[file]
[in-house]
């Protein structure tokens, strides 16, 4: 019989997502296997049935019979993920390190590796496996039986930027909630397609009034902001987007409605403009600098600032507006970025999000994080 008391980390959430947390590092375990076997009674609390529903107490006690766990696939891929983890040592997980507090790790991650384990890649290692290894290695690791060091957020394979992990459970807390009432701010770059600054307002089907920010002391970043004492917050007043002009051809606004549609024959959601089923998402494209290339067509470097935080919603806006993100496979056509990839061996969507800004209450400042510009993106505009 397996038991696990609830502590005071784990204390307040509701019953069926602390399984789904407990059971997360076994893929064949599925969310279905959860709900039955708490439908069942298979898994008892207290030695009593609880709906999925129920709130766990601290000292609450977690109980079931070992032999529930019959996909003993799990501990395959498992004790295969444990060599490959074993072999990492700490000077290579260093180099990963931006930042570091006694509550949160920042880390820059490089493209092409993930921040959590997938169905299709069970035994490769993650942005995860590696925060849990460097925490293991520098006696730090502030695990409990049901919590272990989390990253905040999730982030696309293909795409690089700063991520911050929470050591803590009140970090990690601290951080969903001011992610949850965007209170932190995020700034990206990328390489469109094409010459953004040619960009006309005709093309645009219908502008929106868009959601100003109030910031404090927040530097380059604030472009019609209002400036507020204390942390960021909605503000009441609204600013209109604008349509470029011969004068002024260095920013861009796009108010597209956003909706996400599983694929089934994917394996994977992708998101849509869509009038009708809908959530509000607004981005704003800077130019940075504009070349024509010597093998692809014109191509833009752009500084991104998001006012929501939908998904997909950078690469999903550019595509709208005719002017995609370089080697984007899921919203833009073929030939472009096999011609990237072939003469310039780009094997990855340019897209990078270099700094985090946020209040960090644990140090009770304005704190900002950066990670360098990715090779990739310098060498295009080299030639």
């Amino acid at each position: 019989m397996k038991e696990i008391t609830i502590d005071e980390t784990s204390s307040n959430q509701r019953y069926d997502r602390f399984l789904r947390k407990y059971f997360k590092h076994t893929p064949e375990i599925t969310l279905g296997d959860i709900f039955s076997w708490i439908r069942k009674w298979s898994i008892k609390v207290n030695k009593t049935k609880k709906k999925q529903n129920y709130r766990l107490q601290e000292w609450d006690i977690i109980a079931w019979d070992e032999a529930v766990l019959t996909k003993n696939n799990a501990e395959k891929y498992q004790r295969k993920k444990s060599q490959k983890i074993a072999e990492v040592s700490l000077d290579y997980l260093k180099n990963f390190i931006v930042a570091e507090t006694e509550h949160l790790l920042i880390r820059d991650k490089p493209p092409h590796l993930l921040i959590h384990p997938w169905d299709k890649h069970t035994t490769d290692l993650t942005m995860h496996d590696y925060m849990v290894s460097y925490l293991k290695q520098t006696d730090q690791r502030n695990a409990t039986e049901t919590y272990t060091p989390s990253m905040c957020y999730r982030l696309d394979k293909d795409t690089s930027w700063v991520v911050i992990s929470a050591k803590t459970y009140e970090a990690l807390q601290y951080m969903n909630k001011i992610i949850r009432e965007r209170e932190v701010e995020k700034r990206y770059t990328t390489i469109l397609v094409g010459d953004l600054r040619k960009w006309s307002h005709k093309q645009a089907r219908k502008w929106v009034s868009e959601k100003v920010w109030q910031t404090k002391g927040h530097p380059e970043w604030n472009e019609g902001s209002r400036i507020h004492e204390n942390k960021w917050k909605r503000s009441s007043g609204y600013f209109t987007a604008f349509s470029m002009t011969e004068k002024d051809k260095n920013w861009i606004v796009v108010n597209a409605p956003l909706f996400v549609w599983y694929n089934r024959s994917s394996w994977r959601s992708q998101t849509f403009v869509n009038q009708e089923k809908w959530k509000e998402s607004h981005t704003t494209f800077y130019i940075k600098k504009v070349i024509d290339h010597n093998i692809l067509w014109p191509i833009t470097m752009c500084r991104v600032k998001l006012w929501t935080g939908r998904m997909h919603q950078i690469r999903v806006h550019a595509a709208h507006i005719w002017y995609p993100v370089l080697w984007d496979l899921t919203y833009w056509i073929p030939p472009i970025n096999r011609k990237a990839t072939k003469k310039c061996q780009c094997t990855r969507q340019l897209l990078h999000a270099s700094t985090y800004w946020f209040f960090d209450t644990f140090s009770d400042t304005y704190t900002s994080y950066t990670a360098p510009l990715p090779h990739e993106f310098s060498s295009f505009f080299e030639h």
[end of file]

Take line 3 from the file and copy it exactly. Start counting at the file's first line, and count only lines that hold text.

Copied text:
């Amino acid at each position: 019989m397996k038991e696990i008391t609830i502590d005071e980390t784990s204390s307040n959430q509701r019953y069926d997502r602390f399984l789904r947390k407990y059971f997360k590092h076994t893929p064949e375990i599925t969310l279905g296997d959860i709900f039955s076997w708490i439908r069942k009674w298979s898994i008892k609390v207290n030695k009593t049935k609880k709906k999925q529903n129920y709130r766990l107490q601290e000292w609450d006690i977690i109980a079931w019979d070992e032999a529930v766990l019959t996909k003993n696939n799990a501990e395959k891929y498992q004790r295969k993920k444990s060599q490959k983890i074993a072999e990492v040592s700490l000077d290579y997980l260093k180099n990963f390190i931006v930042a570091e507090t006694e509550h949160l790790l920042i880390r820059d991650k490089p493209p092409h590796l993930l921040i959590h384990p997938w169905d299709k890649h069970t035994t490769d290692l993650t942005m995860h496996d590696y925060m849990v290894s460097y925490l293991k290695q520098t006696d730090q690791r502030n695990a409990t039986e049901t919590y272990t060091p989390s990253m905040c957020y999730r982030l696309d394979k293909d795409t690089s930027w700063v991520v911050i992990s929470a050591k803590t459970y009140e970090a990690l807390q601290y951080m969903n909630k001011i992610i949850r009432e965007r209170e932190v701010e995020k700034r990206y770059t990328t390489i469109l397609v094409g010459d953004l600054r040619k960009w006309s307002h005709k093309q645009a089907r219908k502008w929106v009034s868009e959601k100003v920010w109030q910031t404090k002391g927040h530097p380059e970043w604030n472009e019609g902001s209002r400036i507020h004492e204390n942390k960021w917050k909605r503000s009441s007043g609204y600013f209109t987007a604008f349509s470029m002009t011969e004068k002024d051809k260095n920013w861009i606004v796009v108010n597209a409605p956003l909706f996400v549609w599983y694929n089934r024959s994917s394996w994977r959601s992708q998101t849509f403009v869509n009038q009708e089923k809908w959530k509000e998402s607004h981005t704003t494209f800077y130019i940075k600098k504009v070349i024509d290339h010597n093998i692809l067509w014109p191509i833009t470097m752009c500084r991104v600032k998001l006012w929501t935080g939908r998904m997909h919603q950078i690469r999903v806006h550019a595509a709208h507006i005719w002017y995609p993100v370089l080697w984007d496979l899921t919203y833009w056509i073929p030939p472009i970025n096999r011609k990237a990839t072939k003469k310039c061996q780009c094997t990855r969507q340019l897209l990078h999000a270099s700094t985090y800004w946020f209040f960090d209450t644990f140090s009770d400042t304005y704190t900002s994080y950066t990670a360098p510009l990715p090779h990739e993106f310098s060498s295009f505009f080299e030639h």